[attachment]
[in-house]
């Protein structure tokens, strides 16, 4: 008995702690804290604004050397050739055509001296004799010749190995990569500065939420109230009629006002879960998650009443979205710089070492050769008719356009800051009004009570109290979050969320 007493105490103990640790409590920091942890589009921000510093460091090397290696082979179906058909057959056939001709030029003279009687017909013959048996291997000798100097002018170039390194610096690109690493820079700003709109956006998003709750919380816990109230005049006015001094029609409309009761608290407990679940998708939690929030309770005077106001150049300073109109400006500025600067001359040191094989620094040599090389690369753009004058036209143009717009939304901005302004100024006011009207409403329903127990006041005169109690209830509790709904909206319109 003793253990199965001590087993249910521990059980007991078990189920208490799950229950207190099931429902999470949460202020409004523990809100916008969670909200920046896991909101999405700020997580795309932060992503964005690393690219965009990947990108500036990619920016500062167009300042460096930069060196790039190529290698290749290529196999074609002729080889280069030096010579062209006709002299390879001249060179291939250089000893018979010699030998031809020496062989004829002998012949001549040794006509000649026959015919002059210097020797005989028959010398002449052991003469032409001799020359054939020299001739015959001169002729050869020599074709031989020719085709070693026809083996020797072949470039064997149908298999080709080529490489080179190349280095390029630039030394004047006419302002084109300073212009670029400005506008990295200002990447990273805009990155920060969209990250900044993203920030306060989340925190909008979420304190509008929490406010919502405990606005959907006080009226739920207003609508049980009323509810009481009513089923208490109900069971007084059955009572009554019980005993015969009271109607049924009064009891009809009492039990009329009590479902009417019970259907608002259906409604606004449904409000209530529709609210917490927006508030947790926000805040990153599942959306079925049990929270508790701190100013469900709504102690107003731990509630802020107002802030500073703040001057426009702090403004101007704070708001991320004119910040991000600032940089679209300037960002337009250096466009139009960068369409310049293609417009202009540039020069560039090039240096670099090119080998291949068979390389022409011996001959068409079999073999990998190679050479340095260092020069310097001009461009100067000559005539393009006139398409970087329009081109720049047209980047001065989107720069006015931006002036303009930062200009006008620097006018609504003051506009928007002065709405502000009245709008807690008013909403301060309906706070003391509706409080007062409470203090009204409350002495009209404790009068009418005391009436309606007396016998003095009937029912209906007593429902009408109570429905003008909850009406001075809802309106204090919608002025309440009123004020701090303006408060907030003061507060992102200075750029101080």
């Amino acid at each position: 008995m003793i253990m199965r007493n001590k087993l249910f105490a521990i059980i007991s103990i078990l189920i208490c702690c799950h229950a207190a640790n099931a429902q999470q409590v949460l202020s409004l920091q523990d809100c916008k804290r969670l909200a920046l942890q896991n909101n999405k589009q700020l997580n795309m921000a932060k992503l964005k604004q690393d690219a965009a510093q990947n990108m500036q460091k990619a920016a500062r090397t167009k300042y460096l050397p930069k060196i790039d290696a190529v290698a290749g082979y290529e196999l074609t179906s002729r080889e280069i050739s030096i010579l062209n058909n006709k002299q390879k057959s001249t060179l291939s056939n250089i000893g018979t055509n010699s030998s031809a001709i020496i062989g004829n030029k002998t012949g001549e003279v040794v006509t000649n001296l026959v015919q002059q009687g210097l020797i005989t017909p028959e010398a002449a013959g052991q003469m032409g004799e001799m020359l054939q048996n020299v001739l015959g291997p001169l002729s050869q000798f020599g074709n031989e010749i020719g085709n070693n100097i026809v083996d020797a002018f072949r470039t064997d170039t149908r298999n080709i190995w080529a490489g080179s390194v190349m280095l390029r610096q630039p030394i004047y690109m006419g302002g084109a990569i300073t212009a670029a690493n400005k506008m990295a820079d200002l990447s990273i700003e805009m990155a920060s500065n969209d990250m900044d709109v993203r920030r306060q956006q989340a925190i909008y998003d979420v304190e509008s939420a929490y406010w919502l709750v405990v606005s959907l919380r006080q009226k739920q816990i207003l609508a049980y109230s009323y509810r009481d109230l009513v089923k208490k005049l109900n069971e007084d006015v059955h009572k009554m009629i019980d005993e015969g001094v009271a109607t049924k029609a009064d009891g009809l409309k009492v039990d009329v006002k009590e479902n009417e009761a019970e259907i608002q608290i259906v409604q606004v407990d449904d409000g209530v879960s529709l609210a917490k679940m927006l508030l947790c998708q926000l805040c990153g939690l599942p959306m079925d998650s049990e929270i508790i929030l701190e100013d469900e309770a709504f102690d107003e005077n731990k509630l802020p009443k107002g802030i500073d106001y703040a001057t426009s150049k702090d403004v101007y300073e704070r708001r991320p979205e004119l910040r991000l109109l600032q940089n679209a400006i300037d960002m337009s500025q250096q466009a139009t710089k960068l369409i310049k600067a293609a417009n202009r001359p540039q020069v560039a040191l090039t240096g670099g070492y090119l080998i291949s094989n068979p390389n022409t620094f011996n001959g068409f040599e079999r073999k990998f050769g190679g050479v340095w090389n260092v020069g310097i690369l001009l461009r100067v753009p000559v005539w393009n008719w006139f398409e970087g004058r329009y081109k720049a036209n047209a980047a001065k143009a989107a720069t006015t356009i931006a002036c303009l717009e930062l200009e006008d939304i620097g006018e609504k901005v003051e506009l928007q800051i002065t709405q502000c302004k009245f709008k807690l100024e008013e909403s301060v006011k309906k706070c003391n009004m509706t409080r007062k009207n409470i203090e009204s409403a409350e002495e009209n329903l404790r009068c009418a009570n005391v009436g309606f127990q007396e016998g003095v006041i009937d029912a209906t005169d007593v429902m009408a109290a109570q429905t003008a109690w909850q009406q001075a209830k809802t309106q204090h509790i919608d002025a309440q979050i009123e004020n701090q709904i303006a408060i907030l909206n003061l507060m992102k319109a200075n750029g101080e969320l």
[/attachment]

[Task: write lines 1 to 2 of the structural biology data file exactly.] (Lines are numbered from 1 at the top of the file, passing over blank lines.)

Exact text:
[in-house]
């Protein structure tokens, strides 16, 4: 008995702690804290604004050397050739055509001296004799010749190995990569500065939420109230009629006002879960998650009443979205710089070492050769008719356009800051009004009570109290979050969320 007493105490103990640790409590920091942890589009921000510093460091090397290696082979179906058909057959056939001709030029003279009687017909013959048996291997000798100097002018170039390194610096690109690493820079700003709109956006998003709750919380816990109230005049006015001094029609409309009761608290407990679940998708939690929030309770005077106001150049300073109109400006500025600067001359040191094989620094040599090389690369753009004058036209143009717009939304901005302004100024006011009207409403329903127990006041005169109690209830509790709904909206319109 003793253990199965001590087993249910521990059980007991078990189920208490799950229950207190099931429902999470949460202020409004523990809100916008969670909200920046896991909101999405700020997580795309932060992503964005690393690219965009990947990108500036990619920016500062167009300042460096930069060196790039190529290698290749290529196999074609002729080889280069030096010579062209006709002299390879001249060179291939250089000893018979010699030998031809020496062989004829002998012949001549040794006509000649026959015919002059210097020797005989028959010398002449052991003469032409001799020359054939020299001739015959001169002729050869020599074709031989020719085709070693026809083996020797072949470039064997149908298999080709080529490489080179190349280095390029630039030394004047006419302002084109300073212009670029400005506008990295200002990447990273805009990155920060969209990250900044993203920030306060989340925190909008979420304190509008929490406010919502405990606005959907006080009226739920207003609508049980009323509810009481009513089923208490109900069971007084059955009572009554019980005993015969009271109607049924009064009891009809009492039990009329009590479902009417019970259907608002259906409604606004449904409000209530529709609210917490927006508030947790926000805040990153599942959306079925049990929270508790701190100013469900709504102690107003731990509630802020107002802030500073703040001057426009702090403004101007704070708001991320004119910040991000600032940089679209300037960002337009250096466009139009960068369409310049293609417009202009540039020069560039090039240096670099090119080998291949068979390389022409011996001959068409079999073999990998190679050479340095260092020069310097001009461009100067000559005539393009006139398409970087329009081109720049047209980047001065989107720069006015931006002036303009930062200009006008620097006018609504003051506009928007002065709405502000009245709008807690008013909403301060309906706070003391509706409080007062409470203090009204409350002495009209404790009068009418005391009436309606007396016998003095009937029912209906007593429902009408109570429905003008909850009406001075809802309106204090919608002025309440009123004020701090303006408060907030003061507060992102200075750029101080």